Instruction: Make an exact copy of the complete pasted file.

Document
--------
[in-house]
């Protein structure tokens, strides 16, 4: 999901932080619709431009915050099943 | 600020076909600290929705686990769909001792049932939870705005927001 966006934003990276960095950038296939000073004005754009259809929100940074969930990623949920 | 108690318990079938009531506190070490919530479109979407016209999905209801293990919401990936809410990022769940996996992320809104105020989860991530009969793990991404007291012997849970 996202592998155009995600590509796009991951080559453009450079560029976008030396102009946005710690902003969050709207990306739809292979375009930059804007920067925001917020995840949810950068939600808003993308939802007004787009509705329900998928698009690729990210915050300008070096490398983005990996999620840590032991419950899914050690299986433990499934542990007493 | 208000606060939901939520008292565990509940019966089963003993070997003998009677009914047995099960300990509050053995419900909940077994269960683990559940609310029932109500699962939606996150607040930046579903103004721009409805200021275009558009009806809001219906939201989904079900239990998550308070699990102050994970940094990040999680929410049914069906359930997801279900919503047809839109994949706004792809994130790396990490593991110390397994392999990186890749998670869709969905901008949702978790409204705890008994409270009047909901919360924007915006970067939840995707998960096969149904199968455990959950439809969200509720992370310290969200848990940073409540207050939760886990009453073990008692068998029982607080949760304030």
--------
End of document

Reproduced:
[in-house]
């Protein structure tokens, strides 16, 4: 999901932080619709431009915050099943 | 600020076909600290929705686990769909001792049932939870705005927001 966006934003990276960095950038296939000073004005754009259809929100940074969930990623949920 | 108690318990079938009531506190070490919530479109979407016209999905209801293990919401990936809410990022769940996996992320809104105020989860991530009969793990991404007291012997849970 996202592998155009995600590509796009991951080559453009450079560029976008030396102009946005710690902003969050709207990306739809292979375009930059804007920067925001917020995840949810950068939600808003993308939802007004787009509705329900998928698009690729990210915050300008070096490398983005990996999620840590032991419950899914050690299986433990499934542990007493 | 208000606060939901939520008292565990509940019966089963003993070997003998009677009914047995099960300990509050053995419900909940077994269960683990559940609310029932109500699962939606996150607040930046579903103004721009409805200021275009558009009806809001219906939201989904079900239990998550308070699990102050994970940094990040999680929410049914069906359930997801279900919503047809839109994949706004792809994130790396990490593991110390397994392999990186890749998670869709969905901008949702978790409204705890008994409270009047909901919360924007915006970067939840995707998960096969149904199968455990959950439809969200509720992370310290969200848990940073409540207050939760886990009453073990008692068998029982607080949760304030």